Digital Pianos

Graham Howard’s 7 Things You Must Know Before You Buy a Digital Piano is an extremely useful guide that breaks down everything from confusing terminology to simple tests you can do in a piano store before making a decision. The UK-based Howard aims to help you make the right decisions regarding a purchase, but he says the guide will, more importantly, “stop you from making very expensive mistakes.”

One of the most heavily advertised and prominently featured aspects of a digital piano is key weighting, says Howard. “You’ll likely come across terminology such as, light-weighted, semi-weighted, weighted, medium-weighted, fully-weighted, and heavy-weighted. The difference between the key weights is only slight. Ideally, you should aim to get a piano that has a fully-weighted or heavy-weighted touch. Manufacturers usually write their own descriptions, so they choose the terminology to describe their key touch, which can often be very misleading. I’ve seen pianos described as having fully-weighted keys, when they really only have medium-weighted keys.”

Touch sensitive and graded hammer action are terms associated with key weight as well. Howard notes that the former refers to “the force with which you play—press the key softly, you get a quiet sound, press it with some force and you get a loud sound. Graded hammer has heavier key weighting in the bass, gradually getting lighter as you go up the keyboard. This mimics the exact feel of an upright or grand piano.”

String resonance (aka damper resonance) is another important component to consider according to Howard. “When you press down a key on an acoustic piano, a note sounds. If other keys are already pressed down, then they and their harmonics will also sound very faintly. The combination of these other notes and harmonics give acoustic pianos their full, rich, vibrant sound. Many pianists complain that digital pianos sound dull and lifeless, which can be attributed to the missing string resonance. Here’s a way to test for string resonance: Without making the notes sound, press and hold down middle C, the E to the right, and the G to the right of that (a C Major chord). While holding down the C chord, play the C to the left of middle C firmly. You should be able to hear the C Major chord quietly, as if you actually played it.”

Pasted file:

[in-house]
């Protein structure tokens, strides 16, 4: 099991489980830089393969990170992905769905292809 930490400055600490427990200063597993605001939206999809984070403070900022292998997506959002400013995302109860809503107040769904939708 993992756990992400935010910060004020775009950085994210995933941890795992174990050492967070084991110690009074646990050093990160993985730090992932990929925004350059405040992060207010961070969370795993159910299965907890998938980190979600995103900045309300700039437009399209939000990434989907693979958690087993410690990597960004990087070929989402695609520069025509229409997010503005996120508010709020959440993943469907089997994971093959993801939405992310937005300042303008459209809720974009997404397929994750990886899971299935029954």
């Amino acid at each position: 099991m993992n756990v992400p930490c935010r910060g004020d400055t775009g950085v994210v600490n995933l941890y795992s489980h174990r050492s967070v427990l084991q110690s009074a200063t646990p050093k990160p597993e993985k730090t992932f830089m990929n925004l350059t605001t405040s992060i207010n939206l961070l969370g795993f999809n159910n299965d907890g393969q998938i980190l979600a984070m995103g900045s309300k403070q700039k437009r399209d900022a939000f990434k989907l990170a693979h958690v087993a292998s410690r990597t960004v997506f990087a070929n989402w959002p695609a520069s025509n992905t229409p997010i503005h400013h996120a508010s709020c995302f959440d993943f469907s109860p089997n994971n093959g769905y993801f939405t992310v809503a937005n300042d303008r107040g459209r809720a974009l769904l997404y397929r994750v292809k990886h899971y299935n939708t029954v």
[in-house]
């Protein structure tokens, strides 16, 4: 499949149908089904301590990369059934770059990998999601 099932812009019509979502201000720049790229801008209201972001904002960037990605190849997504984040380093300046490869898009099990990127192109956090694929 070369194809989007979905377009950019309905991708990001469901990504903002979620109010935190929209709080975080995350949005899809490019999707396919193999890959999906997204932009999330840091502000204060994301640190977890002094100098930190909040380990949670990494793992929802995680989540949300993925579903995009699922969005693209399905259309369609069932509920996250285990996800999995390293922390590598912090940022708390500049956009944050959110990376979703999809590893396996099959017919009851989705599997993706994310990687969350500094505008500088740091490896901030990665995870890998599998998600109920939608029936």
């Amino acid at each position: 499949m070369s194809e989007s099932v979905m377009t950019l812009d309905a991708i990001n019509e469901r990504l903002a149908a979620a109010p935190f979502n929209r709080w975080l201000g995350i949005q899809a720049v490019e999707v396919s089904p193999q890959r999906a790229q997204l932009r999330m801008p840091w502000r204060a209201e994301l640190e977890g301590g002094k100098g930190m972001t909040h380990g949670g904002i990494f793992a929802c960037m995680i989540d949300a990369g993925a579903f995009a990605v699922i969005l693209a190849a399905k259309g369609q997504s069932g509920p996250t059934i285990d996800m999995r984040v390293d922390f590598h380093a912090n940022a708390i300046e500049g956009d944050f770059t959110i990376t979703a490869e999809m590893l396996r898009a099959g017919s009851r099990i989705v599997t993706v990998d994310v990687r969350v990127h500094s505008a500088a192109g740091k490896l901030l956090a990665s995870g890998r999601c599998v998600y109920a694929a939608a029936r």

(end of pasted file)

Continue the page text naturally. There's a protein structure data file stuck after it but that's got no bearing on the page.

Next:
If you want all of Howard’s useful tips on purchasing a digital piano, you can get the entire 7 Things You MUST Know Before You Buy a Digital for free at: or send him your questions at


Yamaha P-95 digital piano
Yamaha P-95 digital piano has dynamic, high-quality sound via its Advanced Wave Memory sampling system, creating the realism of an acoustic instrument. The Graded Hammer Standard keyboard provides natural piano touch response. $500 range.


Casio privia
Casio Privia PX-130 digital piano comes with a Tri-Sensor 88-note scaled hammer-action keyboard, built-in USB/MIDI interface, four dynamic layers of stereo piano samples integrated with proprietary Linear Morphing System. Its Acoustic Resonance DSP allows it to simulate the sound of open strings. $800 range.
Korg lp350
Korg LP-350 Lifestyle Digital Piano features two large 10-centimeter speakers powered by a pair of 11-watt amplifiers, yielding extended low-end response for a deep, full sound. Real Weighted Hammer Action 3 provides a heavier playing touch in the lower register. $1000 range.
Roland F-120
Roland F-120 SuperNatural Piano yields authentic sound and touch. Its onboard piano engine provides the ultimate piano sound and response, and its Ivory Feel-G keyboard offers a supreme touch that looks and feels like a grand. $1300 range


This article is from our September-October 2012 issue. Click to order!

Instead of being dedicated to one instrument, young musicians, or professionals, is a lifestyle resource for all music makers, regardless of age, instrument, or ability. We focus on providing educational articles teaching people how to play an instrument, but we also favor travel pieces, music related health articles, interesting news stories, and plenty more.

Leave a Reply